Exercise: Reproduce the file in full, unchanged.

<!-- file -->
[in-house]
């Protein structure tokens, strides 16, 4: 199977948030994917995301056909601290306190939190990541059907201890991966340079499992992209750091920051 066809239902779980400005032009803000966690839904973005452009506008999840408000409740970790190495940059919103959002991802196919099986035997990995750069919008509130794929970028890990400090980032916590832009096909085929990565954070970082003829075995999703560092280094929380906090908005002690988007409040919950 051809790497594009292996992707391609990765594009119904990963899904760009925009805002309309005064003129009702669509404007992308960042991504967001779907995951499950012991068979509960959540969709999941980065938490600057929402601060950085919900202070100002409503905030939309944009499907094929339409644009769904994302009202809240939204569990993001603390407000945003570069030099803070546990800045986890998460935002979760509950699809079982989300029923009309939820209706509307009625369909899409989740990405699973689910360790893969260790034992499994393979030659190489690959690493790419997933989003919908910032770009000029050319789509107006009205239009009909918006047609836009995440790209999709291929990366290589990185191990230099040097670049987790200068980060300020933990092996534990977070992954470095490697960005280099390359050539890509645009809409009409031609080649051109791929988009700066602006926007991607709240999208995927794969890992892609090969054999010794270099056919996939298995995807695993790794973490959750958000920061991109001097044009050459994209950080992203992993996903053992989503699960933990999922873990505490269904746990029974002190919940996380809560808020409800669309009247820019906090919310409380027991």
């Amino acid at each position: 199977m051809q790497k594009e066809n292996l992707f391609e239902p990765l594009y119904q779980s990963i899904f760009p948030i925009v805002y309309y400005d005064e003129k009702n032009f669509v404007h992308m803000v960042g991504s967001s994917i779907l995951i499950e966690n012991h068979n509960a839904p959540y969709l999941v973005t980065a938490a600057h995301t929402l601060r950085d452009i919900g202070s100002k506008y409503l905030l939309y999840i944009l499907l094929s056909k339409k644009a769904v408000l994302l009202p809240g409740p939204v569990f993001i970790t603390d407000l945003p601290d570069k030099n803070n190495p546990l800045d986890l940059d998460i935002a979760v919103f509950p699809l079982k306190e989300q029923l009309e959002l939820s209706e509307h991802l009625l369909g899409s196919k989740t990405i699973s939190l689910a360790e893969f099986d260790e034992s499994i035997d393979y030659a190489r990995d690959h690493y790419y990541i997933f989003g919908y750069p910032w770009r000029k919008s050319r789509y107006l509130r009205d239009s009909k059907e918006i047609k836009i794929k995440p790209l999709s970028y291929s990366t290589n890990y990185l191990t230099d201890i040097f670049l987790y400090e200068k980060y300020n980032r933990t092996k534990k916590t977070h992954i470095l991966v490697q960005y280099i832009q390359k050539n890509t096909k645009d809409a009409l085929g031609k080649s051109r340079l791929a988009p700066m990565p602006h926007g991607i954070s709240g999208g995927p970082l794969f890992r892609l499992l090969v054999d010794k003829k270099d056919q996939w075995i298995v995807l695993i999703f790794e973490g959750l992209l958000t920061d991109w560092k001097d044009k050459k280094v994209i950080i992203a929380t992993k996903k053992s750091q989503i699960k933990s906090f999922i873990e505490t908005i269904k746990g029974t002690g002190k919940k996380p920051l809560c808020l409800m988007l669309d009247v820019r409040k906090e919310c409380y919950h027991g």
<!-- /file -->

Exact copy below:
[in-house]
């Protein structure tokens, strides 16, 4: 199977948030994917995301056909601290306190939190990541059907201890991966340079499992992209750091920051 066809239902779980400005032009803000966690839904973005452009506008999840408000409740970790190495940059919103959002991802196919099986035997990995750069919008509130794929970028890990400090980032916590832009096909085929990565954070970082003829075995999703560092280094929380906090908005002690988007409040919950 051809790497594009292996992707391609990765594009119904990963899904760009925009805002309309005064003129009702669509404007992308960042991504967001779907995951499950012991068979509960959540969709999941980065938490600057929402601060950085919900202070100002409503905030939309944009499907094929339409644009769904994302009202809240939204569990993001603390407000945003570069030099803070546990800045986890998460935002979760509950699809079982989300029923009309939820209706509307009625369909899409989740990405699973689910360790893969260790034992499994393979030659190489690959690493790419997933989003919908910032770009000029050319789509107006009205239009009909918006047609836009995440790209999709291929990366290589990185191990230099040097670049987790200068980060300020933990092996534990977070992954470095490697960005280099390359050539890509645009809409009409031609080649051109791929988009700066602006926007991607709240999208995927794969890992892609090969054999010794270099056919996939298995995807695993790794973490959750958000920061991109001097044009050459994209950080992203992993996903053992989503699960933990999922873990505490269904746990029974002190919940996380809560808020409800669309009247820019906090919310409380027991």
């Amino acid at each position: 199977m051809q790497k594009e066809n292996l992707f391609e239902p990765l594009y119904q779980s990963i899904f760009p948030i925009v805002y309309y400005d005064e003129k009702n032009f669509v404007h992308m803000v960042g991504s967001s994917i779907l995951i499950e966690n012991h068979n509960a839904p959540y969709l999941v973005t980065a938490a600057h995301t929402l601060r950085d452009i919900g202070s100002k506008y409503l905030l939309y999840i944009l499907l094929s056909k339409k644009a769904v408000l994302l009202p809240g409740p939204v569990f993001i970790t603390d407000l945003p601290d570069k030099n803070n190495p546990l800045d986890l940059d998460i935002a979760v919103f509950p699809l079982k306190e989300q029923l009309e959002l939820s209706e509307h991802l009625l369909g899409s196919k989740t990405i699973s939190l689910a360790e893969f099986d260790e034992s499994i035997d393979y030659a190489r990995d690959h690493y790419y990541i997933f989003g919908y750069p910032w770009r000029k919008s050319r789509y107006l509130r009205d239009s009909k059907e918006i047609k836009i794929k995440p790209l999709s970028y291929s990366t290589n890990y990185l191990t230099d201890i040097f670049l987790y400090e200068k980060y300020n980032r933990t092996k534990k916590t977070h992954i470095l991966v490697q960005y280099i832009q390359k050539n890509t096909k645009d809409a009409l085929g031609k080649s051109r340079l791929a988009p700066m990565p602006h926007g991607i954070s709240g999208g995927p970082l794969f890992r892609l499992l090969v054999d010794k003829k270099d056919q996939w075995i298995v995807l695993i999703f790794e973490g959750l992209l958000t920061d991109w560092k001097d044009k050459k280094v994209i950080i992203a929380t992993k996903k053992s750091q989503i699960k933990s906090f999922i873990e505490t908005i269904k746990g029974t002690g002190k919940k996380p920051l809560c808020l409800m988007l669309d009247v820019r409040k906090e919310c409380y919950h027991g």